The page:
Constitution Bench holds part of Nagaraj verdict in contravention of landmark Indra Sawhney judgment, says quantifiable data on backwardness not needed
A five-judge Constitution Bench, on Wednesday (September 26), refused to refer the top court’s 2006 Nagaraj verdict to a seven-judge bench for further consideration while ruling that the guidelines laid down by it in the Nagaraj case for providing reservations in job promotions were “bad in law”.
The Constitution Bench headed by Chief Justice Dipak Misra ruled that there was no need to collect quantifiable data on the backwardness of the Scheduled Castes and Scheduled Tribes population in respective States so as to provide them reservation in job promotions. The court termed the Nagaraj verdict and the guidelines laid out in it for reservations as being contrary to the Supreme Court’s historic judgment in the Indra Sawhney case.
The Constitution Bench which also comprised of Justices Kurian Joseph, Rohinton Fali Nariman, Sanjay Kishan Kaul and Indu Malhotra held that: “we conclude that the judgment in Nagaraj does not need to be referred to a seven–Judge Bench. However, the conclusion in Nagaraj that the State has to collect quantifiable data showing backwardness of the Scheduled Castes and the Scheduled Tribes, being contrary to the nine-Judge Bench in Indra Sawhney is held to be invalid to this extent.”
Stating that the question for consideration before the Constitution Bench was whether the Nagaraj judgment needs to be revisited, the verdict, authored by Justice Nariman, states: “It is clear that Nagaraj has, in unmistakable terms, stated that the State has to collect quantifiable data showing backwardness of the Scheduled Castes and the Scheduled Tribes. We are afraid that this portion of the judgment is directly contrary to the nine-Judge Bench in Indra Sawhney.”
The bench placed reliance on the top court’s earlier verdict in the Chinnaiah case and said that the verdict in Chinnaiah “referred to the Scheduled Castes as being the most backward among the backward classes. This is for the reason that the Presidential List contains only those castes or groups or parts thereof, which have been regarded as untouchables. Similarly, the Presidential List of Scheduled Tribes only refers to those tribes in remote backward areas who are socially extremely backward.” Based on this premise, Justice Nariman concluded that “it is clear that when Nagaraj requires the States to collect quantifiable data on backwardness, insofar as Scheduled Castes and Scheduled Tribes are concerned, this would clearly be contrary to the Indra Sawhney (verdict) and would have to be declared to be bad on this ground.”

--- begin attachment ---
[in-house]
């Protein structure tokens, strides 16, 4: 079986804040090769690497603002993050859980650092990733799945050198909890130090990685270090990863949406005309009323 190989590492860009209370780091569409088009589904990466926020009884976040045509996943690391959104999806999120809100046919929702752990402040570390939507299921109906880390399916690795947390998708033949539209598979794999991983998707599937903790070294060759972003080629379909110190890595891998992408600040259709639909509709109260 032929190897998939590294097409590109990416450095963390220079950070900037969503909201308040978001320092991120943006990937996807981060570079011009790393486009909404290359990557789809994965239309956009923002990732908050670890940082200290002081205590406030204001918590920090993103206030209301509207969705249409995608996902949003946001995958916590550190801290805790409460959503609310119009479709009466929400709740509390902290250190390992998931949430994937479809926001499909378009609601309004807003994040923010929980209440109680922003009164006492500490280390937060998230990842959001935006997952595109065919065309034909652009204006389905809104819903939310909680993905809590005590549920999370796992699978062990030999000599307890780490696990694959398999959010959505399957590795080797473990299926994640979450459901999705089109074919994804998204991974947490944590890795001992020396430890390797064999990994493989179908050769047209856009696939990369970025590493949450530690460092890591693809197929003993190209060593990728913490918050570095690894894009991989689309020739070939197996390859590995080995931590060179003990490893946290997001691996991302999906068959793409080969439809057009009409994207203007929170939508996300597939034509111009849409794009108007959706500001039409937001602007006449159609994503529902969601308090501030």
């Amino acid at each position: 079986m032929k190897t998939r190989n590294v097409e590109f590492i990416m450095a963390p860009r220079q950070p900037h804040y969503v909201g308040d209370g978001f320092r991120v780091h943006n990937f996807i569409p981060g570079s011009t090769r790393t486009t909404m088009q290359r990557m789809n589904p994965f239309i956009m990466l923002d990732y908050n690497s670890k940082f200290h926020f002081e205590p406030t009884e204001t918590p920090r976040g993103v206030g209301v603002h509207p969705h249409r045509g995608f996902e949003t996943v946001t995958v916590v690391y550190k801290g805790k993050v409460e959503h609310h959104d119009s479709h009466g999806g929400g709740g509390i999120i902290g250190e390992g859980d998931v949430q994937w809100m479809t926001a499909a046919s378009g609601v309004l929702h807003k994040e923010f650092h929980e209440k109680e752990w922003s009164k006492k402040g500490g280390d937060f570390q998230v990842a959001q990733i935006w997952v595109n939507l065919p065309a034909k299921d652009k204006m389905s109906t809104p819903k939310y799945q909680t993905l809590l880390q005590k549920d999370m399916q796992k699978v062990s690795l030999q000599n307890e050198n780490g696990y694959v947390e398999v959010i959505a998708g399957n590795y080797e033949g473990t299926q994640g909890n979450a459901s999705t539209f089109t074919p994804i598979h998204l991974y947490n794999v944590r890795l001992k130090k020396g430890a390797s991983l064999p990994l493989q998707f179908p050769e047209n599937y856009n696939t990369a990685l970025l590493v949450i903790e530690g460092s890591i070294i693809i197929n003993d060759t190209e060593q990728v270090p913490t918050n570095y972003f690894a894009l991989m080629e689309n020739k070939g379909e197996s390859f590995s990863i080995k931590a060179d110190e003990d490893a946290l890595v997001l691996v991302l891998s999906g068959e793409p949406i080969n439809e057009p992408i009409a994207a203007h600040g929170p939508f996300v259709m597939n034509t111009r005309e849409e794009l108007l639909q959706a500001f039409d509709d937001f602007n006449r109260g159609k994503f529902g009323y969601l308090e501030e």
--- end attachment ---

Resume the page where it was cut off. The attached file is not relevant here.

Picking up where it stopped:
Noting that “the whole object of reservation is to see that backward classes of citizens move forward so that they may march hand in hand with other citizens of India on an equal basis,” the Bench ruled that “this will not be possible if only the creamy layer within that class bag all the coveted jobs in the public sector and perpetuate themselves, leaving the rest of the class as backward as they always were.”
Justice Nariman said in the verdict that “when a Court applies the creamy layer principle to Scheduled Castes and Scheduled Tribes, it does not in any manner tinker with the Presidential List under Articles 341 or 342 of the Constitution of India. The caste or group or sub-group named in the said List continues exactly as before. It is only those persons within that group or sub-group, who have come out of untouchability or backwardness by virtue of belonging to the creamy layer, who are excluded from the benefit of reservation. Even these persons who are contained within the group or sub-group in the Presidential Lists continue to be within those Lists. It is only when it comes to the application of the reservation principle under Articles 14 and 16 that the creamy layer within that sub-group is not given the benefit of such reservation.”
Stating that the part of the Nagaraj verdict that dealt with reservation or denial of it for the “creamy layer” with the SC/ST communities “did not in any manner interfere with Parliament’s power under Article 341 or Article 342” and, therefore, “does not need to be revisited and consequently, there is no need to refer it to a seven-Judge Bench” for further consideration.
Various States had challenged the Nagaraj verdict stating that the criteria for reservation in promotion for SC/ST employees laid down in it was proving to be a hurdle to filling up lakhs of vacancies in different government departments spread across various States.
The top court by its 2006 judgment, also known as the Nagaraj case, had said: “…State will have to show in each case the existence of compelling reasons, namely backwardness, inadequacy of representation and overall administrative efficiency, before making provision for reservation in promotion.”
THE FULL TEXT OF THE 58-PAGE VERDICT BY THE CONSTITUTION BENCH CAN BE ACCESSED THROUGH THE FOLLOWING LINK: